Moto Guzzi unveiled two new mid-sized cruisers powered by a new 850cc V-Twin engine. The new V9 Roamer is the spiritual successor to the Moto Guzzi Nevada while the V9 Bobber adds a blacked-out bobbed cruiser to lineup. both V9s will be available in the U.S. as 2015 models but we’ll have to wait a little while for MSRPs.

We saw both new V9 models earlier this year in spy photographs, assuming they were using the V7 II line’s 744cc Twin. Now we know the V9 uses an air and oil-cooled 850cc V-Twin with an 84mm bore and 77mm stroke. Moto Guzzi claims a peak output of 55 hp at 6250 rpm with torque peaking at 45.7 lb-ft at just 3000 rpm.

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The engine has a new aluminum crankcase, a new oil pan design and an inertia-calibrated crankshaft. Each cylinder has two pushrod-actuated valves set at an incline to the cylinder head (as opposed to parallel as in the V7 II engine). A brand new ECU moderates the fuel injection system while a new exhaust system with a three-way catalytic converter and double oxygen sensors help the engine meet the more stringent Euro4 emission standards.

The engine is paired with a new six-speed transmission with a 179mm single dry plate clutch, delivering power to the rear wheel via a double-jointed drive shaft.

The two V9s share a new steel twin-tube cradle frame designed to optimize the weight distribution in front and behind the engine. The front wheel is suspended by a 40 mm fork offering 130mm of travel while twin spring preload-adjustable shocks handles rear suspension duties.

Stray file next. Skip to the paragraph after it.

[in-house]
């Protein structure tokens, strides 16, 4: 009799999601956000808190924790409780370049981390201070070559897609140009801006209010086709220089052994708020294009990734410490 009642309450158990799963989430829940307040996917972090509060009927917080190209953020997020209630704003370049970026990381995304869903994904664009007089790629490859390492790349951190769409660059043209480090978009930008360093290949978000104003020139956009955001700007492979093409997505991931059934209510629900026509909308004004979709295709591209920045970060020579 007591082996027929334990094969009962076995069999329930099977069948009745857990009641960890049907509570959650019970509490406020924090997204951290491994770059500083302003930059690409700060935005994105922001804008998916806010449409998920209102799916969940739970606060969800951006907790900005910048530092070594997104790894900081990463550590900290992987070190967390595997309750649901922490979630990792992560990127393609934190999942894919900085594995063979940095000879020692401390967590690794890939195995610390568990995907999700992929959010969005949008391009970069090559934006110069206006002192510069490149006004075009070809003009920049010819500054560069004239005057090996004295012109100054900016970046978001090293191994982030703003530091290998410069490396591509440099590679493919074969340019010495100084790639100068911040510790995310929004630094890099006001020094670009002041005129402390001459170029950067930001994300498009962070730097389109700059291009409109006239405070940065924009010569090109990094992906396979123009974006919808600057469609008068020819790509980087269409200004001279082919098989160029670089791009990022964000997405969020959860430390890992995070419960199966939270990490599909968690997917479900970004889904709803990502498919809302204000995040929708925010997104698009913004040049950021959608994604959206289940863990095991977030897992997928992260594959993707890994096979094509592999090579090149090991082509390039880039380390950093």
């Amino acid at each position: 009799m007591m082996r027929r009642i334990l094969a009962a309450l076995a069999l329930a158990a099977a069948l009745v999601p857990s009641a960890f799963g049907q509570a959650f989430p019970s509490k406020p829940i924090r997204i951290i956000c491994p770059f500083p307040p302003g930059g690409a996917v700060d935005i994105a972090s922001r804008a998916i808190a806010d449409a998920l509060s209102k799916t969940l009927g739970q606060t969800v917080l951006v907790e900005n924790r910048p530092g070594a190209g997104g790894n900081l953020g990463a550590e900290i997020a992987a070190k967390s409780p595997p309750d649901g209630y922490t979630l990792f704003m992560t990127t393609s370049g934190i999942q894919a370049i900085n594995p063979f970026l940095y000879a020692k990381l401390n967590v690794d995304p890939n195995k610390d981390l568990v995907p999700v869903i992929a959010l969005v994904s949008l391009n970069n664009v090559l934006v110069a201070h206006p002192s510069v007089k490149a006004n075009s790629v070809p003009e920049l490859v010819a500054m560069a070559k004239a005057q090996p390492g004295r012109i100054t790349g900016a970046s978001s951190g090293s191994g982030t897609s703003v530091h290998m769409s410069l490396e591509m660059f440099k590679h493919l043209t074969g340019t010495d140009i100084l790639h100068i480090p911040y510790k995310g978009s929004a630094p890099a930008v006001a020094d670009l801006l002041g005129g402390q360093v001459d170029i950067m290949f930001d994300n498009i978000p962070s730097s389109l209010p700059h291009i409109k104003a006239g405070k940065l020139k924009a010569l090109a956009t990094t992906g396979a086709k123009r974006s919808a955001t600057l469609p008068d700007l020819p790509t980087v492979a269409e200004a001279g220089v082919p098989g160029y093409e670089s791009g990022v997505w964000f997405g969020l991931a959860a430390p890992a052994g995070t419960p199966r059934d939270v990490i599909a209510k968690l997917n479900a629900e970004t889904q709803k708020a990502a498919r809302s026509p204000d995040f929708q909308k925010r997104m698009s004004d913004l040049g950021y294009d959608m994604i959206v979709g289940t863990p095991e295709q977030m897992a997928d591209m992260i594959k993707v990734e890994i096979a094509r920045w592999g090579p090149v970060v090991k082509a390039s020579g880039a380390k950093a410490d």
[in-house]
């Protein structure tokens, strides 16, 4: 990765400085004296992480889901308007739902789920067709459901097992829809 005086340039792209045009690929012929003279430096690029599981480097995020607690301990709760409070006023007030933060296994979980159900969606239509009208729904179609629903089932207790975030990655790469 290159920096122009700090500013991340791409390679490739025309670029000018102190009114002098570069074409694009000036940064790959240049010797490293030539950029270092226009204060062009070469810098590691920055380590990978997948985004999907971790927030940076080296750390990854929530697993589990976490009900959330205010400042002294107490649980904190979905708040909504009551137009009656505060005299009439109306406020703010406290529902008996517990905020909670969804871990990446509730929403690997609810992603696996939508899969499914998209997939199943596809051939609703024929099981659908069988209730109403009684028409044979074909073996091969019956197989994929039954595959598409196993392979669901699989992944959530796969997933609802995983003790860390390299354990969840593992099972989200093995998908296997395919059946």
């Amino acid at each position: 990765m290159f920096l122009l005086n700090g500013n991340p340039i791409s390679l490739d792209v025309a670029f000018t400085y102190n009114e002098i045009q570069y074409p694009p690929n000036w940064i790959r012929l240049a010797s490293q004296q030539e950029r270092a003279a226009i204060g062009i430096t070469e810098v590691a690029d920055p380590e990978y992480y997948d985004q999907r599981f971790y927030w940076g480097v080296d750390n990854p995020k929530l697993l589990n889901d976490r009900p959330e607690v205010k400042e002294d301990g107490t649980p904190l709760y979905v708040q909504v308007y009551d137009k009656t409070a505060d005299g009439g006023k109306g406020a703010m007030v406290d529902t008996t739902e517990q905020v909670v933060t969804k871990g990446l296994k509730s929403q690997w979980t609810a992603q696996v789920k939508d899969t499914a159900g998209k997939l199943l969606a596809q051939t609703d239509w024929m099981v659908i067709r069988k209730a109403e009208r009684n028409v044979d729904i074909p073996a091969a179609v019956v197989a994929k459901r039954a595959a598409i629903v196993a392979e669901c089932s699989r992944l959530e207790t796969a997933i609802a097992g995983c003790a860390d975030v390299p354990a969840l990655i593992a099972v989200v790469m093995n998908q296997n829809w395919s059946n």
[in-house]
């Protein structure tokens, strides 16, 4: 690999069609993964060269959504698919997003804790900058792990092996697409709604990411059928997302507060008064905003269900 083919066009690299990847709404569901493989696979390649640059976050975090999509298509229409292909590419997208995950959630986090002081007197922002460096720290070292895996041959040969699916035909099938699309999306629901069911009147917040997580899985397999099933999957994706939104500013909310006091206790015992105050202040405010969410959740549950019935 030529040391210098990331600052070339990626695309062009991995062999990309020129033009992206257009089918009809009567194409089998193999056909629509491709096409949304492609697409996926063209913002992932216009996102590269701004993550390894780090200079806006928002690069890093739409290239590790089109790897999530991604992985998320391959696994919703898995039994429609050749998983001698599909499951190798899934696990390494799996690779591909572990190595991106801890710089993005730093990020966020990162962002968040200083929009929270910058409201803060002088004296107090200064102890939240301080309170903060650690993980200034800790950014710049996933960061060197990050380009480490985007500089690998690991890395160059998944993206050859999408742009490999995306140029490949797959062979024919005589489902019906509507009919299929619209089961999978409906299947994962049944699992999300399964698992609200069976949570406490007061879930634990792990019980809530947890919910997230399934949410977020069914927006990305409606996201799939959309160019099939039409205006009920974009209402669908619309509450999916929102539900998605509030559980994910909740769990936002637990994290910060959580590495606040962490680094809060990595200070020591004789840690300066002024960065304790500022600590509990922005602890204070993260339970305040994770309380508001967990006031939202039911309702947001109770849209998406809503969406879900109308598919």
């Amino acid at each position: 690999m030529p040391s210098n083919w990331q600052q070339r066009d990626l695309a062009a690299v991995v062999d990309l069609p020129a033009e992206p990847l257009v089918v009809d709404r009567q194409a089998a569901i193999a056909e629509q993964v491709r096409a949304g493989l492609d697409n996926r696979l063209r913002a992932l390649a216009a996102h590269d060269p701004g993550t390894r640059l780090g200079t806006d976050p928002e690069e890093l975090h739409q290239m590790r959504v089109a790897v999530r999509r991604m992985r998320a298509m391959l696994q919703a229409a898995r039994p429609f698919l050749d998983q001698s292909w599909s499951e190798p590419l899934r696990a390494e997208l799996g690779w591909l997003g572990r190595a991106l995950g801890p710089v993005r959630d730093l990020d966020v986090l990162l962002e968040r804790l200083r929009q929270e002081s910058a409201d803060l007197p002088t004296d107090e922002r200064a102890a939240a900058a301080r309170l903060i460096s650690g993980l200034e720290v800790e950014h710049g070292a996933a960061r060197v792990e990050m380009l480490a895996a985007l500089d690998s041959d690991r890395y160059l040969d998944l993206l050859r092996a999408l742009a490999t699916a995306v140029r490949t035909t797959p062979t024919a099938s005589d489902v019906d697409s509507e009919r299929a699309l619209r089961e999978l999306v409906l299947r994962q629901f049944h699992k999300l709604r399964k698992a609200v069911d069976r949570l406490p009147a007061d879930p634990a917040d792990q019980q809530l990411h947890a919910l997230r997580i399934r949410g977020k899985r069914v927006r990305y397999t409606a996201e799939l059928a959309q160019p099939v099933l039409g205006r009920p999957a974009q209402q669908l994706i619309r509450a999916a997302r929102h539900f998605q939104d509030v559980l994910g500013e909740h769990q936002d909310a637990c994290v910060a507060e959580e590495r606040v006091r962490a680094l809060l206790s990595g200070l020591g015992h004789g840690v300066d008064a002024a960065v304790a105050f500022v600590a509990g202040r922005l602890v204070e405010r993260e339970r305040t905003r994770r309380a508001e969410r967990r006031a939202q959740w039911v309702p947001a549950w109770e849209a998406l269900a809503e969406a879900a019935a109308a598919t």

Braking performance is provided by a Brembo four-piston caliper with 320mm disc on the front wheel and a two-piston caliper with 260mm rotor on the rear wheel. ABS is standard, as is a two-level traction control system.

V9 Roamer

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The Roamer has a 19-inch front wheel and 16-inch rear wheel, both painted matt black and treated with a diamond-cut finish. The chrome handlebar is raised higher than on the Bobber and the seat rests 30.5 inches from the ground.

V9 Bobber

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The Bobber has a thinner seat, reducing the seat height slightly to 30.3 inches. At 16 inches, the front wheel is smaller than on the Roamer but it sports a fatter 130/90 tire than the Roamer’s 100/90. The rear tire is an identical 150/80 but it sits below a shorter rear fender.

Moto Guzzi gave the Bobber a blacked-out look while adding some color with graphics in yellow or matt red.

Follow the rest of our 2015 EICMA Show coverage for more information on new 2016 motorcycle announcements.

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  • Lasse Neponen

    Back in year 2007 940cc Bellagio had 75hp and above 60Nm torq from 3k to top.
    Building an Italian HD 883 seem to be the current target.

  • johnbutnotforgotten

    I’ve had two 850T’s, an Eldorado, a V50 Monza, V65SP, 1000SP, 750 Breva, V7 Classic and a California Special sport.
    I still have the California and the 1000Sp (106,000 miles and still going strong)
    the V9’s are definitely the ugliest Moto Guzzis i’ve seen since the Nevada (and who is going to want to sit on that seat) but glad they updated the engine because the V7 had about reached the limit of the small block crank and the Heron heads.
    And moving away from the Heron heads should have made i possible to get more power out of an 850 (although torque is more important in the real world than peak power).
    Also glad all the new ones have ABS (as i’m getting old and am no longer as good as i used to think i was)

  • Terry Ruddy

    This motor is updated? A quick comparo to the Ducati Scrambler with 50 fewer CC’s gives you about 5 more lbs-ft of torque (and 20 more horse), oh and the Duc is over 15 pounds lighter and probably the same price. Apples to oranges? Maybe, all I know is that I would love a Guzzi but not the ones they’re selling at the moment.